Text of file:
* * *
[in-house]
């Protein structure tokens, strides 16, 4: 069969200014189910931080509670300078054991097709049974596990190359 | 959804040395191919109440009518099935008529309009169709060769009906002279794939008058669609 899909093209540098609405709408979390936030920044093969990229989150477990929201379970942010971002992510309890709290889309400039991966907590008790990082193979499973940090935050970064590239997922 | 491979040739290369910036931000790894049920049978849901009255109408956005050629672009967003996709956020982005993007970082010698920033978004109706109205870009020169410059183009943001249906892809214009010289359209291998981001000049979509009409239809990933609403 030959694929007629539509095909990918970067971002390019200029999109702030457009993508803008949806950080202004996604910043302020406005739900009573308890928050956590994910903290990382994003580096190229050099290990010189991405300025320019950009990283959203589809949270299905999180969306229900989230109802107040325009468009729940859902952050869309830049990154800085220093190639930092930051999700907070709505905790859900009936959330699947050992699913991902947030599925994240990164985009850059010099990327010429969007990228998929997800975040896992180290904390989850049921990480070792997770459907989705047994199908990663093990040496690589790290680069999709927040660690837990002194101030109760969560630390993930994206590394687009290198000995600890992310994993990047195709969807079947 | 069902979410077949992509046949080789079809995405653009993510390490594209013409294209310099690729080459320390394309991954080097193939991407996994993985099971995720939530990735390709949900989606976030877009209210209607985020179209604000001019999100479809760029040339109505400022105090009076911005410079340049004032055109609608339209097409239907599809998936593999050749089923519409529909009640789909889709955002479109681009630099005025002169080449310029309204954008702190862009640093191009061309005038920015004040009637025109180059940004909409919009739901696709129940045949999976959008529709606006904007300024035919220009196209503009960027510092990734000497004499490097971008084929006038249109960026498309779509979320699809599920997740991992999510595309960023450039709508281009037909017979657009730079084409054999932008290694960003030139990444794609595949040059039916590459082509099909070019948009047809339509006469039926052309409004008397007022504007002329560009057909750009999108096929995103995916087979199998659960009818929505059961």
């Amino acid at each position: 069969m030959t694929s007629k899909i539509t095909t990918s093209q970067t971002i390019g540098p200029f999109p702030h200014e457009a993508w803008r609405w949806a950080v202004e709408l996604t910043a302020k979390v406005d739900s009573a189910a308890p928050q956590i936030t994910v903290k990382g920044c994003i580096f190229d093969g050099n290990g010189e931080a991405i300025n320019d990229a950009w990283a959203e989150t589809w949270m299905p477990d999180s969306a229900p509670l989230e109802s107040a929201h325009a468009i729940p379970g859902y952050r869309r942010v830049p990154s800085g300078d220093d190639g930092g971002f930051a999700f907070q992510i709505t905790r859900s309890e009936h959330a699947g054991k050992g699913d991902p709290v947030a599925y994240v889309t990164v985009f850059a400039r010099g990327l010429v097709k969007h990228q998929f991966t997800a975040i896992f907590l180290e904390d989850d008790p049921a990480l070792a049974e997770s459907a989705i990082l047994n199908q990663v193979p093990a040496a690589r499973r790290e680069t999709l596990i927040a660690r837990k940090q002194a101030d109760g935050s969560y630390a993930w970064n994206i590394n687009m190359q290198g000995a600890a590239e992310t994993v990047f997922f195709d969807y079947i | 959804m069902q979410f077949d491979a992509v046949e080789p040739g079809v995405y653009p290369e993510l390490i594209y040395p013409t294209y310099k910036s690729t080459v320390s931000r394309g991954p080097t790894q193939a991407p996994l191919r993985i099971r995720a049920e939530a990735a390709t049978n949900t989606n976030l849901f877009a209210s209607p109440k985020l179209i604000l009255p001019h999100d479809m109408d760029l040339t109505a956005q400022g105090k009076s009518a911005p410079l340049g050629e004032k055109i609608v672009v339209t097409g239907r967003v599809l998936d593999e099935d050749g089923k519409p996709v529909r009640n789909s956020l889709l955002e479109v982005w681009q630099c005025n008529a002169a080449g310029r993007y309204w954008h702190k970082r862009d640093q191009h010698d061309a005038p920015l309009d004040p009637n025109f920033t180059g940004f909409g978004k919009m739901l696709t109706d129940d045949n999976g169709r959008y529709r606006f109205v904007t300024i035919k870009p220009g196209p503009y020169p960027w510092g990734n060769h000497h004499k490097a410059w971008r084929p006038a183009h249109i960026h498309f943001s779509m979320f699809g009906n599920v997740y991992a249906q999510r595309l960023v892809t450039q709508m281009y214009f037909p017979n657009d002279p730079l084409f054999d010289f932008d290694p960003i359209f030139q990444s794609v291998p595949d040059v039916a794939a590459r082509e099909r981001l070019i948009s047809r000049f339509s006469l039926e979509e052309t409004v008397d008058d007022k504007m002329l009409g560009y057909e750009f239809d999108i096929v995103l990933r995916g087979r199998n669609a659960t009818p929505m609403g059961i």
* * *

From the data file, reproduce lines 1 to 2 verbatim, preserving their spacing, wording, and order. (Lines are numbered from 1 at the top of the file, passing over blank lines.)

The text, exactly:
[in-house]
């Protein structure tokens, strides 16, 4: 069969200014189910931080509670300078054991097709049974596990190359 | 959804040395191919109440009518099935008529309009169709060769009906002279794939008058669609 899909093209540098609405709408979390936030920044093969990229989150477990929201379970942010971002992510309890709290889309400039991966907590008790990082193979499973940090935050970064590239997922 | 491979040739290369910036931000790894049920049978849901009255109408956005050629672009967003996709956020982005993007970082010698920033978004109706109205870009020169410059183009943001249906892809214009010289359209291998981001000049979509009409239809990933609403 030959694929007629539509095909990918970067971002390019200029999109702030457009993508803008949806950080202004996604910043302020406005739900009573308890928050956590994910903290990382994003580096190229050099290990010189991405300025320019950009990283959203589809949270299905999180969306229900989230109802107040325009468009729940859902952050869309830049990154800085220093190639930092930051999700907070709505905790859900009936959330699947050992699913991902947030599925994240990164985009850059010099990327010429969007990228998929997800975040896992180290904390989850049921990480070792997770459907989705047994199908990663093990040496690589790290680069999709927040660690837990002194101030109760969560630390993930994206590394687009290198000995600890992310994993990047195709969807079947 | 069902979410077949992509046949080789079809995405653009993510390490594209013409294209310099690729080459320390394309991954080097193939991407996994993985099971995720939530990735390709949900989606976030877009209210209607985020179209604000001019999100479809760029040339109505400022105090009076911005410079340049004032055109609608339209097409239907599809998936593999050749089923519409529909009640789909889709955002479109681009630099005025002169080449310029309204954008702190862009640093191009061309005038920015004040009637025109180059940004909409919009739901696709129940045949999976959008529709606006904007300024035919220009196209503009960027510092990734000497004499490097971008084929006038249109960026498309779509979320699809599920997740991992999510595309960023450039709508281009037909017979657009730079084409054999932008290694960003030139990444794609595949040059039916590459082509099909070019948009047809339509006469039926052309409004008397007022504007002329560009057909750009999108096929995103995916087979199998659960009818929505059961």